CHICAGO -- Two fired air traffic controllers and two controllers' wives have committed suicide since the Professional Air Traffic Controllers Organization strike began in August, a newspaper reported Saturday.
The Chicago Sun-Times said one of the wives hanged herself in her kitchen, with a stack of unpaid bills nearby.
The victims were former controllers in Indianapolis and Los Angels and wives in Green Bay, Wis., and Nashua, N.H., the newspaper quoted AFL-CIO officials as saying.
'This is an extraordinary situation, even in the aftermath of a strike,' said Walter Davis, the AFL-CIO's community services director.
Davis said he believes 'a significant number of controllers were living beyond their means.'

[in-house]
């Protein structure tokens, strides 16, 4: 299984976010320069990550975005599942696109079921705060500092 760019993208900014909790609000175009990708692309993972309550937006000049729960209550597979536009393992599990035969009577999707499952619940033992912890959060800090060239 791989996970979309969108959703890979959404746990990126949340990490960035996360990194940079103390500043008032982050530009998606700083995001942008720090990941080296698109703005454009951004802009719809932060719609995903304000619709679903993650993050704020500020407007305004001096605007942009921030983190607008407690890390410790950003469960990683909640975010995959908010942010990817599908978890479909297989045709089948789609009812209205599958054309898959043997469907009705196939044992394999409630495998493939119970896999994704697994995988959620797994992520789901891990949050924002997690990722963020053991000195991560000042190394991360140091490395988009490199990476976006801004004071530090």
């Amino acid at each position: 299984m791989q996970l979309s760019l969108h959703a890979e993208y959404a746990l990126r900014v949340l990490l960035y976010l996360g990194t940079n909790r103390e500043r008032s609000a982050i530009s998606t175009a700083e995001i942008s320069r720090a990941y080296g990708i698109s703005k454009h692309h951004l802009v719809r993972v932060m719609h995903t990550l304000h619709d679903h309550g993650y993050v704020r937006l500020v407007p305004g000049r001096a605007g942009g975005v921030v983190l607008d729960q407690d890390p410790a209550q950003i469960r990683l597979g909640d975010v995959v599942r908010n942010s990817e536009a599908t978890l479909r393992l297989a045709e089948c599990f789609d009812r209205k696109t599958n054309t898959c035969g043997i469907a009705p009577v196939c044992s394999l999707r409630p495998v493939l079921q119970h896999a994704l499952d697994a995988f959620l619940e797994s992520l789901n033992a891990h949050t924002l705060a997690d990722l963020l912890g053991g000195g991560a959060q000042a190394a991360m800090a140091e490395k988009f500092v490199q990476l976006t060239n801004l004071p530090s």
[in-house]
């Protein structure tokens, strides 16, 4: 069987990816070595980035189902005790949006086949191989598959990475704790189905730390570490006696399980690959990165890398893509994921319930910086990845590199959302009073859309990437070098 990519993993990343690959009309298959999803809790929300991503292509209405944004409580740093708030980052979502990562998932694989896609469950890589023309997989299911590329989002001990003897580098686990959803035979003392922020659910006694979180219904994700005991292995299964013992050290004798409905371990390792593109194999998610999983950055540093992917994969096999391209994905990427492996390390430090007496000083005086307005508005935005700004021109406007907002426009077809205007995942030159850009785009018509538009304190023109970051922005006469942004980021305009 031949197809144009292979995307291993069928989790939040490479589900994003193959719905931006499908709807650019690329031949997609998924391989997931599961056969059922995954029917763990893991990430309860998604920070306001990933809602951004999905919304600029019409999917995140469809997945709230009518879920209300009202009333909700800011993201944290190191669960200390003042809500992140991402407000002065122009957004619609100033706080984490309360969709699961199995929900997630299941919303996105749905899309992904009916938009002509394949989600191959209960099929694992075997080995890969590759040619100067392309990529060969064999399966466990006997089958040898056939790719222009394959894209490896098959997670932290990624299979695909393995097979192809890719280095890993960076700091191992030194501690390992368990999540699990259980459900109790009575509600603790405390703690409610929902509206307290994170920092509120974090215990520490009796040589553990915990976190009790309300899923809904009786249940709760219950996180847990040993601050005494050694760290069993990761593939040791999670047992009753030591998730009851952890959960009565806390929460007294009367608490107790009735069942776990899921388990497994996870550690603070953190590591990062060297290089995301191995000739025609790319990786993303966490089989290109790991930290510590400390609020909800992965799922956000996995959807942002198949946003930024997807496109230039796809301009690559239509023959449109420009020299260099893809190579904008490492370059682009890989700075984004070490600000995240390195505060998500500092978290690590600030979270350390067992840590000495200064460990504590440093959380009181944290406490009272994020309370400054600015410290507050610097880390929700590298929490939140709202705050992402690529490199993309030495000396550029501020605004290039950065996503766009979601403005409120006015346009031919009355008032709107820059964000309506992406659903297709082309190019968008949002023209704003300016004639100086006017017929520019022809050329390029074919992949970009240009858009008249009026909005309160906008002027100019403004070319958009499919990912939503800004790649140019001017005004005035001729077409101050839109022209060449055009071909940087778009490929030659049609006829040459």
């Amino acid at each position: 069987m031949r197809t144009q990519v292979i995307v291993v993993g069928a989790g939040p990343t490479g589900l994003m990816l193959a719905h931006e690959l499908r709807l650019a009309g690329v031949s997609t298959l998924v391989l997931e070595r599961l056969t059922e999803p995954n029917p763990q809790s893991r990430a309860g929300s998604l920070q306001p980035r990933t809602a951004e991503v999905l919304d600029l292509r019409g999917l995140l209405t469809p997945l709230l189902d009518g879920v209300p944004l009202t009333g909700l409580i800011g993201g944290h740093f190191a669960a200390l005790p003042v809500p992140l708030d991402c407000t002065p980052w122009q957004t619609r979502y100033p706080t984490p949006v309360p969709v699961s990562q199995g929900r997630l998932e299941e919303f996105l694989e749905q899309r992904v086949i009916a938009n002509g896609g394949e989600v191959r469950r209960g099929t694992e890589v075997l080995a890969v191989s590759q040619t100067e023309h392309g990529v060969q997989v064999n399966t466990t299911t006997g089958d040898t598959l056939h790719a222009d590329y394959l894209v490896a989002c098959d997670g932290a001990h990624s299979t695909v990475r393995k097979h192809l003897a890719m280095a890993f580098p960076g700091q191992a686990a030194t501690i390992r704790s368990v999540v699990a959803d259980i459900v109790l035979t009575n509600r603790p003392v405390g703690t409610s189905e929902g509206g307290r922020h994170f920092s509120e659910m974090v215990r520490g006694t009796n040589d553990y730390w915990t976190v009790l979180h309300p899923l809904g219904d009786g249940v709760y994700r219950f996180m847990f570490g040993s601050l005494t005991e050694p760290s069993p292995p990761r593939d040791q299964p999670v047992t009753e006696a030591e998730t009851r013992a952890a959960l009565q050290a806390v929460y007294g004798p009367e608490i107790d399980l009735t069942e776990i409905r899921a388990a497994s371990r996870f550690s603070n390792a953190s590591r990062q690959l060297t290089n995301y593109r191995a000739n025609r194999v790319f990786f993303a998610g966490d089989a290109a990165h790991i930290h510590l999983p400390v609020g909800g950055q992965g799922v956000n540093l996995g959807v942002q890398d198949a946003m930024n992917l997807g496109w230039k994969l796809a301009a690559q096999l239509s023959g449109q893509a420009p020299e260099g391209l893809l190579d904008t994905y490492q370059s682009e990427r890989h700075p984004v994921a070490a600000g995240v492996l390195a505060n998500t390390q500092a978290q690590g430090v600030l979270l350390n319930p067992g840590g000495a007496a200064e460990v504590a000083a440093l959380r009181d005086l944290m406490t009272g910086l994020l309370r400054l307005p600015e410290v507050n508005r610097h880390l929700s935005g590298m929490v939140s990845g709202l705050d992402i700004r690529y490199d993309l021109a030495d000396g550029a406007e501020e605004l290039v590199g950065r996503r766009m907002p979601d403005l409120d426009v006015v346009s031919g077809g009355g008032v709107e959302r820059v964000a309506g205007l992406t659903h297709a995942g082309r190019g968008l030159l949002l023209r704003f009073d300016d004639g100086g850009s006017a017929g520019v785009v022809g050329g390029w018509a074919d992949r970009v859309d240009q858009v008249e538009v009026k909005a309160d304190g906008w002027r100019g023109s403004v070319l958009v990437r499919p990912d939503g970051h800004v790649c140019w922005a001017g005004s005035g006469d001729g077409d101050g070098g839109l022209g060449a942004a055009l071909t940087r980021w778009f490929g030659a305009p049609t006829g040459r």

'One has found situations like a fellow earning $36,000 a year as a controller, paying $1,400 a month on two mortgages, and then finding himself out of work.
'Those who were smart sensed what might happen and prepared for it,' he said. 'Others did not.'
The AFL-CIO has set up a nationwide fund to aid financially ailing controllers. Because the strike was in violation of federal law, the labor body administers the money through 250 field representatives rather than through PATCO.